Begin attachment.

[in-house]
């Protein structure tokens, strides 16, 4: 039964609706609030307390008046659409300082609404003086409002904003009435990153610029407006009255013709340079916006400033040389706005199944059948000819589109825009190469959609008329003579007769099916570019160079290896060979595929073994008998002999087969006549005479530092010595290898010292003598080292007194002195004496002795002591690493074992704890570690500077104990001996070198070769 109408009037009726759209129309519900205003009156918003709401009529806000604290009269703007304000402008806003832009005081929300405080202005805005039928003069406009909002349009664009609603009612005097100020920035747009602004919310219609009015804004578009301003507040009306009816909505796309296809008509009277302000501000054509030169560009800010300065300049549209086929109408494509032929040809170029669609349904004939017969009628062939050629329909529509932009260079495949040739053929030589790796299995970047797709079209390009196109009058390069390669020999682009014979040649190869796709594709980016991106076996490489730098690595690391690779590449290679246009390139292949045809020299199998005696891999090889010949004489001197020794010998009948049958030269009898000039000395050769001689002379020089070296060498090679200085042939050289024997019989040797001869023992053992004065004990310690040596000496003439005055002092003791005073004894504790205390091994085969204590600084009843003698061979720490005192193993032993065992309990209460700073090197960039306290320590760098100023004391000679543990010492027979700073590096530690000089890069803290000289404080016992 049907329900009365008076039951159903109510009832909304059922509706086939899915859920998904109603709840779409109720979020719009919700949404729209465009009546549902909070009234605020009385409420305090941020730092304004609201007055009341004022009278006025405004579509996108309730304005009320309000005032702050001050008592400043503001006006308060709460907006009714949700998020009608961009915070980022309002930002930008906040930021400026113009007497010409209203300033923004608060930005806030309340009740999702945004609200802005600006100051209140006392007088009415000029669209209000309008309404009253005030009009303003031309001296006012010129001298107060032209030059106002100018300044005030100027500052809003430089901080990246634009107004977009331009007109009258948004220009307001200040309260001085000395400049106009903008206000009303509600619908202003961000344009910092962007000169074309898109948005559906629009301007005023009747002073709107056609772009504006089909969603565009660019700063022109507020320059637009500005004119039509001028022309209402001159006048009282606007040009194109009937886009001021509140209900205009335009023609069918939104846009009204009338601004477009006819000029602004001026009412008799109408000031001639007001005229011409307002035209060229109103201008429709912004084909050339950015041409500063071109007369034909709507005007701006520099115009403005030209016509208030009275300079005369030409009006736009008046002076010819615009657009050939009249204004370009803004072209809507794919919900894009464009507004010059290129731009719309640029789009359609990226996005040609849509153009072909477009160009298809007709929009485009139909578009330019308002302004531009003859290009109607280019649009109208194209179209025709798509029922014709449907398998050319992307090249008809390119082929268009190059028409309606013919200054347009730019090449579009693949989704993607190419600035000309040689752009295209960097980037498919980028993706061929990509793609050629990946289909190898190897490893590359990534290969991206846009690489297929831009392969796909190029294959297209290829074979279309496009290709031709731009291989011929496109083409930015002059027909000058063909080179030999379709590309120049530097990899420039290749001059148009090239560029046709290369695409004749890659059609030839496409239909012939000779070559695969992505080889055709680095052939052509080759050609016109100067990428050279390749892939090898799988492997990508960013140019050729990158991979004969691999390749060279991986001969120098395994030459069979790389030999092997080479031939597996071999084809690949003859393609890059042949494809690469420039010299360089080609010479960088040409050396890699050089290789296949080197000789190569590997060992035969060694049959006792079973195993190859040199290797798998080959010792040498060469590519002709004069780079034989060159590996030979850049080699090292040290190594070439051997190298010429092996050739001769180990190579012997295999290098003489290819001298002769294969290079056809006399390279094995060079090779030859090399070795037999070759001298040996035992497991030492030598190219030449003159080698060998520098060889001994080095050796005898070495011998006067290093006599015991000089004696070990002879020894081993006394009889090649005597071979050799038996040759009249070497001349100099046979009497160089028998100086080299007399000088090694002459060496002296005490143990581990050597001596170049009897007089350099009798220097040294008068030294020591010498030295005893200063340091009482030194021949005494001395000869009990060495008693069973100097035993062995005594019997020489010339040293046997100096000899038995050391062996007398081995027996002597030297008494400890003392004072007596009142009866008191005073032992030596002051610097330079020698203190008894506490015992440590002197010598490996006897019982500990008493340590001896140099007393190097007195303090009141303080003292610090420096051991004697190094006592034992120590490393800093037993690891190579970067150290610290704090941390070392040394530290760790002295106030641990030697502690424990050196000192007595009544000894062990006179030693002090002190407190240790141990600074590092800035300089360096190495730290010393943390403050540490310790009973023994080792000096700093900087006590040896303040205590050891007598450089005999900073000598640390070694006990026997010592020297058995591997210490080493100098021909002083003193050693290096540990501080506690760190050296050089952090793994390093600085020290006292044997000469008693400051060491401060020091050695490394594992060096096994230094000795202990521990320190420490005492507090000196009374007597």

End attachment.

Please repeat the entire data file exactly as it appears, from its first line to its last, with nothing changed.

[in-house]
């Protein structure tokens, strides 16, 4: 039964609706609030307390008046659409300082609404003086409002904003009435990153610029407006009255013709340079916006400033040389706005199944059948000819589109825009190469959609008329003579007769099916570019160079290896060979595929073994008998002999087969006549005479530092010595290898010292003598080292007194002195004496002795002591690493074992704890570690500077104990001996070198070769 109408009037009726759209129309519900205003009156918003709401009529806000604290009269703007304000402008806003832009005081929300405080202005805005039928003069406009909002349009664009609603009612005097100020920035747009602004919310219609009015804004578009301003507040009306009816909505796309296809008509009277302000501000054509030169560009800010300065300049549209086929109408494509032929040809170029669609349904004939017969009628062939050629329909529509932009260079495949040739053929030589790796299995970047797709079209390009196109009058390069390669020999682009014979040649190869796709594709980016991106076996490489730098690595690391690779590449290679246009390139292949045809020299199998005696891999090889010949004489001197020794010998009948049958030269009898000039000395050769001689002379020089070296060498090679200085042939050289024997019989040797001869023992053992004065004990310690040596000496003439005055002092003791005073004894504790205390091994085969204590600084009843003698061979720490005192193993032993065992309990209460700073090197960039306290320590760098100023004391000679543990010492027979700073590096530690000089890069803290000289404080016992 049907329900009365008076039951159903109510009832909304059922509706086939899915859920998904109603709840779409109720979020719009919700949404729209465009009546549902909070009234605020009385409420305090941020730092304004609201007055009341004022009278006025405004579509996108309730304005009320309000005032702050001050008592400043503001006006308060709460907006009714949700998020009608961009915070980022309002930002930008906040930021400026113009007497010409209203300033923004608060930005806030309340009740999702945004609200802005600006100051209140006392007088009415000029669209209000309008309404009253005030009009303003031309001296006012010129001298107060032209030059106002100018300044005030100027500052809003430089901080990246634009107004977009331009007109009258948004220009307001200040309260001085000395400049106009903008206000009303509600619908202003961000344009910092962007000169074309898109948005559906629009301007005023009747002073709107056609772009504006089909969603565009660019700063022109507020320059637009500005004119039509001028022309209402001159006048009282606007040009194109009937886009001021509140209900205009335009023609069918939104846009009204009338601004477009006819000029602004001026009412008799109408000031001639007001005229011409307002035209060229109103201008429709912004084909050339950015041409500063071109007369034909709507005007701006520099115009403005030209016509208030009275300079005369030409009006736009008046002076010819615009657009050939009249204004370009803004072209809507794919919900894009464009507004010059290129731009719309640029789009359609990226996005040609849509153009072909477009160009298809007709929009485009139909578009330019308002302004531009003859290009109607280019649009109208194209179209025709798509029922014709449907398998050319992307090249008809390119082929268009190059028409309606013919200054347009730019090449579009693949989704993607190419600035000309040689752009295209960097980037498919980028993706061929990509793609050629990946289909190898190897490893590359990534290969991206846009690489297929831009392969796909190029294959297209290829074979279309496009290709031709731009291989011929496109083409930015002059027909000058063909080179030999379709590309120049530097990899420039290749001059148009090239560029046709290369695409004749890659059609030839496409239909012939000779070559695969992505080889055709680095052939052509080759050609016109100067990428050279390749892939090898799988492997990508960013140019050729990158991979004969691999390749060279991986001969120098395994030459069979790389030999092997080479031939597996071999084809690949003859393609890059042949494809690469420039010299360089080609010479960088040409050396890699050089290789296949080197000789190569590997060992035969060694049959006792079973195993190859040199290797798998080959010792040498060469590519002709004069780079034989060159590996030979850049080699090292040290190594070439051997190298010429092996050739001769180990190579012997295999290098003489290819001298002769294969290079056809006399390279094995060079090779030859090399070795037999070759001298040996035992497991030492030598190219030449003159080698060998520098060889001994080095050796005898070495011998006067290093006599015991000089004696070990002879020894081993006394009889090649005597071979050799038996040759009249070497001349100099046979009497160089028998100086080299007399000088090694002459060496002296005490143990581990050597001596170049009897007089350099009798220097040294008068030294020591010498030295005893200063340091009482030194021949005494001395000869009990060495008693069973100097035993062995005594019997020489010339040293046997100096000899038995050391062996007398081995027996002597030297008494400890003392004072007596009142009866008191005073032992030596002051610097330079020698203190008894506490015992440590002197010598490996006897019982500990008493340590001896140099007393190097007195303090009141303080003292610090420096051991004697190094006592034992120590490393800093037993690891190579970067150290610290704090941390070392040394530290760790002295106030641990030697502690424990050196000192007595009544000894062990006179030693002090002190407190240790141990600074590092800035300089360096190495730290010393943390403050540490310790009973023994080792000096700093900087006590040896303040205590050891007598450089005999900073000598640390070694006990026997010592020297058995591997210490080493100098021909002083003193050693290096540990501080506690760190050296050089952090793994390093600085020290006292044997000469008693400051060491401060020091050695490394594992060096096994230094000795202990521990320190420490005492507090000196009374007597």